This article is about the life of John Wycliffe, his work of Bible translation, and his training of other pastors.

Source: Clarion, 1996. 3 pages.

John Wycliffe

Around 1324 A.D. John Wycliffe was born in Yorkshire England. He was educated at Oxford University and later became known as its leading scholar, serving as Master of Balliol College. While at Oxford, Wycliffe began to put his shoulders to the task of reforming the Roman Church. However, unlike many others before him, he attacked not just the worldly lifestyle of the church but also its erroneous doctrines. Indeed, so great did his contribution become in this regard that he is known today as "the Morning Star of the Reformation." Some even call him "the father of the English Reformation."

What has earned him such a designation? There were many different facets to his life but limited space does not permit me to give you a full treatment. For those who are interested in his life, I may refer you to the book of David Fountain, John Wycliffe โ€“ The Dawn of the Reformation (Mayflower Christian Books, 1984).

Looking at Wycliffe's life from an evangelistic perspective, there are three aspects to which I wish to draw your attention.

The Struggle against Corruptionโค’๐Ÿ”—

The first thing that we should note is that Wycliffe was totally committed to reforming the life of the church. He realized that as long as the church was caught in the grip of all sorts of corrupt practices, it could never function properly as a light and witness in this world.

Needless to say, such a position remains just as valid today. As long as the church does not exhibit and promote a lifestyle that is in harmony with the demands of the Gospel, its attempts at evangelism will be met with scorn and ridicule. Credibility without depends very much on holiness within. Consider only how the scandals surrounding certain television evangelists and the convictions of members of the clergy on sexual abuse charges, have undermined the reputation of the church generally.

Because of this understanding, Wycliffe saw it as his duty to attack the vices and the errors of the begging friars. They were everywhere, all over England and over much of Christendom. They claimed to be walking in the footsteps of Francis of Assisi and said that they depended on the gifts of others. In reality, however, they were a professional group of religious beggars who knew how to size up a crowd and to extract donations by means of long discourses on the seven deadly sins. Also, they used the promise of absolution from sin as a lever to obtain for themselves great riches and comforts.

Little wonder, therefore, that Wycliffe saw these friars as a real blot on the life of the church. They sapped its vitality and compromised its witness.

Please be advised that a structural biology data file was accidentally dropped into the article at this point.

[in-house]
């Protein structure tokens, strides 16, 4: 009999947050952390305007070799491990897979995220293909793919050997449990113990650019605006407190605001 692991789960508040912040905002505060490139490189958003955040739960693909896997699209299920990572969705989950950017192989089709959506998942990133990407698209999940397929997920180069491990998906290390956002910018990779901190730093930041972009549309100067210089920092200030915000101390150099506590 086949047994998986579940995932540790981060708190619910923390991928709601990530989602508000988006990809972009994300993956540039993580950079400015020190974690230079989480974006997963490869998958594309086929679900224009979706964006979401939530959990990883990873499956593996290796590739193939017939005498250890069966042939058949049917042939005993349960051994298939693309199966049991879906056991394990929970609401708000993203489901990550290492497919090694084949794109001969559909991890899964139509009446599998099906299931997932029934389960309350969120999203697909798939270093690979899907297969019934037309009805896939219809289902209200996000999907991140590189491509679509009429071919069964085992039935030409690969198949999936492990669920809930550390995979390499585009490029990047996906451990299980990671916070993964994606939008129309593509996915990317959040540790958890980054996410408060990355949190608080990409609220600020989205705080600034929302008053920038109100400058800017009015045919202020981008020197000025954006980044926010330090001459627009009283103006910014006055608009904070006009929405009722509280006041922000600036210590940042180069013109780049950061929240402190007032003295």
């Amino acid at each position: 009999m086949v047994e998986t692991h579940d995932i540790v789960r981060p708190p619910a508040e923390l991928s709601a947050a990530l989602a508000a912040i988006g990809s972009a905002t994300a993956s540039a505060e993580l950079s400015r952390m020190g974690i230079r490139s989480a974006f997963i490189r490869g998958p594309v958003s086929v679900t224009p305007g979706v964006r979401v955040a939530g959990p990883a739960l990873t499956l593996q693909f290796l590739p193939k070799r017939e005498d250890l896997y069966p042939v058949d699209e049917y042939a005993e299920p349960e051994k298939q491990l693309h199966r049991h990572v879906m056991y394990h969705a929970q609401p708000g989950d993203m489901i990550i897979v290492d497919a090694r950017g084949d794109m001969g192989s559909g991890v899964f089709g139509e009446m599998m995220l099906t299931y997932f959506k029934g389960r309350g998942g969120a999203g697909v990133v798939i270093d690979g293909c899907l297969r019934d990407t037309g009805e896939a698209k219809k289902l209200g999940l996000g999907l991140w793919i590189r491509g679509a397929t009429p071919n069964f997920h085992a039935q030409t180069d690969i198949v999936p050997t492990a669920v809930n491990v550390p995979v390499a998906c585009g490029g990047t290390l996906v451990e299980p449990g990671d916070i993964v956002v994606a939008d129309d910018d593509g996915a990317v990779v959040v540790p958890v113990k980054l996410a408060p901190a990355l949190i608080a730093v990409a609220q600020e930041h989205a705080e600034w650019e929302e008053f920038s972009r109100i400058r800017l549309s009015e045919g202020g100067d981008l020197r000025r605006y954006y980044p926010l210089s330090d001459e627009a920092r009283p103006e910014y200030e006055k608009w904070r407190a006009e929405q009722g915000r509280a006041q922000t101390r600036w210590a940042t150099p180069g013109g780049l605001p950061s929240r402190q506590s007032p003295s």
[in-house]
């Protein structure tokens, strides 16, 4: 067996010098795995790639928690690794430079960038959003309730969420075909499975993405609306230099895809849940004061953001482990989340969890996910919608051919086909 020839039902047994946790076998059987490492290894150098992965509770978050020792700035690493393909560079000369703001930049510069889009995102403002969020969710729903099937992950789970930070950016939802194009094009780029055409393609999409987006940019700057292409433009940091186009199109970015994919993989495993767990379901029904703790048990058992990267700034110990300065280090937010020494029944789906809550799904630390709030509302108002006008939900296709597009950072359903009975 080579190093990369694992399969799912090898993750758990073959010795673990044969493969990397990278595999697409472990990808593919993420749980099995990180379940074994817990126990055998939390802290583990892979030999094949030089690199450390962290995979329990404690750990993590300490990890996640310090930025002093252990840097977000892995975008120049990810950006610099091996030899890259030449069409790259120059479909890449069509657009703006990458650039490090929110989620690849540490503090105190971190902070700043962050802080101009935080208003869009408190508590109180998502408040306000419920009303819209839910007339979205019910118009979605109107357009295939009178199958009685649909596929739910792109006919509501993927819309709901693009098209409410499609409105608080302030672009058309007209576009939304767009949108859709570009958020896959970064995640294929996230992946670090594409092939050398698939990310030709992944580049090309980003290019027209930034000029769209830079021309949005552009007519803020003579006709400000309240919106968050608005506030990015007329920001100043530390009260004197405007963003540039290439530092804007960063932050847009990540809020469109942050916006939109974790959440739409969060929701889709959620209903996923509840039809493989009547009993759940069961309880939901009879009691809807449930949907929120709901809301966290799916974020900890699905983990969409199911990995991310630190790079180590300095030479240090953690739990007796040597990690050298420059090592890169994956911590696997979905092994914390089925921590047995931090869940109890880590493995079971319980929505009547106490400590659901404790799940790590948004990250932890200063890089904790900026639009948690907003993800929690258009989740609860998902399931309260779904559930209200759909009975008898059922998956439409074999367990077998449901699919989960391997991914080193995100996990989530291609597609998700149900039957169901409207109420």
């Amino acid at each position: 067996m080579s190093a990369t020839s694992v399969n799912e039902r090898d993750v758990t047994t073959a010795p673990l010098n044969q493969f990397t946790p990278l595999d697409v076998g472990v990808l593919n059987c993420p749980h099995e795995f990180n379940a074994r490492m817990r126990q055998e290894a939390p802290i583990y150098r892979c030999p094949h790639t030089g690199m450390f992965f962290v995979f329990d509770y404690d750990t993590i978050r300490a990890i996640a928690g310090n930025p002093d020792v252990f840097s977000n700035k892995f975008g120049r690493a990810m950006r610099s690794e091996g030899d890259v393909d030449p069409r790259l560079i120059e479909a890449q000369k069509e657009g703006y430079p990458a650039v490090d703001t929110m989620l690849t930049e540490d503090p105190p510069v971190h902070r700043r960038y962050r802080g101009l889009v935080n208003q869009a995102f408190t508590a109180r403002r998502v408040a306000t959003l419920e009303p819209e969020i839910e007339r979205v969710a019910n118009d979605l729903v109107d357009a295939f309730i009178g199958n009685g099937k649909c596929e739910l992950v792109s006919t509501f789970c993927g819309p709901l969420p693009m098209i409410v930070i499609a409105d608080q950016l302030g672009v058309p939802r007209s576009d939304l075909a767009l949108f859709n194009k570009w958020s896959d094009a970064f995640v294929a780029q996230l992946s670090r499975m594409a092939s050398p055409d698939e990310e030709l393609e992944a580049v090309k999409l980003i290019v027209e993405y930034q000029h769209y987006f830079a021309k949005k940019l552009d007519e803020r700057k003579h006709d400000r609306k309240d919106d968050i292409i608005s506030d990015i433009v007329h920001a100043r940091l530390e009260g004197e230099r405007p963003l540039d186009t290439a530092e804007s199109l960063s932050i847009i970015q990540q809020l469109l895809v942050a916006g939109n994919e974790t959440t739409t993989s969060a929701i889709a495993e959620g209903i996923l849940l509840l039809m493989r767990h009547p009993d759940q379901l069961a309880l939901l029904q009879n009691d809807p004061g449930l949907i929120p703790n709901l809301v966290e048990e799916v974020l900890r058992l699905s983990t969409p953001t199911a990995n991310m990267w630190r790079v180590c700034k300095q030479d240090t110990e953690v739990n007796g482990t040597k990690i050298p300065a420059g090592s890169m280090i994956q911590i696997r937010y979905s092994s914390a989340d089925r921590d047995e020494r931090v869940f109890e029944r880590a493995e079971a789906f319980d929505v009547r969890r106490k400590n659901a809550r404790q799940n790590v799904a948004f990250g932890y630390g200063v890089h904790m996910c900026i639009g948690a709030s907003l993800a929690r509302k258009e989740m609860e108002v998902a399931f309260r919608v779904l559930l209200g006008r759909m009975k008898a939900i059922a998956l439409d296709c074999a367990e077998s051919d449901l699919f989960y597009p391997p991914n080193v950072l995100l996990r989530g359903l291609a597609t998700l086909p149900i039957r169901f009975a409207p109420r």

Indeed, Wycliffe saw the entire preoccupation of the Roman Church with powers and riches as unbiblical and shameful. Not for nothing did he repeatedly urge the rulers of England to stop allowing the church to collect massive amounts of money and send it to the Pope.

The Translation of the Bibleโ†โค’๐Ÿ”—

While Wycliffe's work of reforming the life of the church remained a life-long aim, he did see one of his greatest desires bear fruit, namely, the translation of the Holy Scriptures in the English language. Up until then only a few attempts had been made to translate the Bible but they had been limited to the Gospel of John, the Ten Commandments and the Psalms.

Later all such attempts were outlawed. In the 13th century the following decree of the church was handed down, "We forbid the laity to possess any of the books of the Old and New Testaments, except perhaps the Psalter or Breviary for the Offices of the Hours of the Blessed Virgin, which some, out of devotion, wish to have; but having any of these books translated into the vulgar tongue we strictly forbid."

Wycliffe considered this decree to be totally out of order and he ignored it. In the year 1382, he completed the translation of the entire Bible into his native language. It is a fact that he himself translated the whole of the New Testament, but there is reason to believe that in his translation of the Old Testament, he was assisted by two other men.

In any case, there is no doubt that this Bible, in its entirety, was soon ascribed to Wycliffe. Listen to the following outburst,

And Wycliffe by thus translating the Bible made it the property of the masses and common to all and more open to the laity and even to women who were able to read, than formerly it had been even to the scholarly and most learned clergy.

And so the Gospel pearl is thrown before swine and trodden underfoot, and that which used to be so dear to both clergy and laity has become a joke, and this precious gem of the clergy has been turned into the sport of the laity...

Consider as well the words of Archbishop Arundel,

This pestilential and most wretched John Wycliffe of damnable memory, a child of the devil, and himself a child or pupil of Anti-Christ, who, while he lived, walking in the vanity of his mind ... crowned his wickedness by translating the Scriptures into the mother tongue.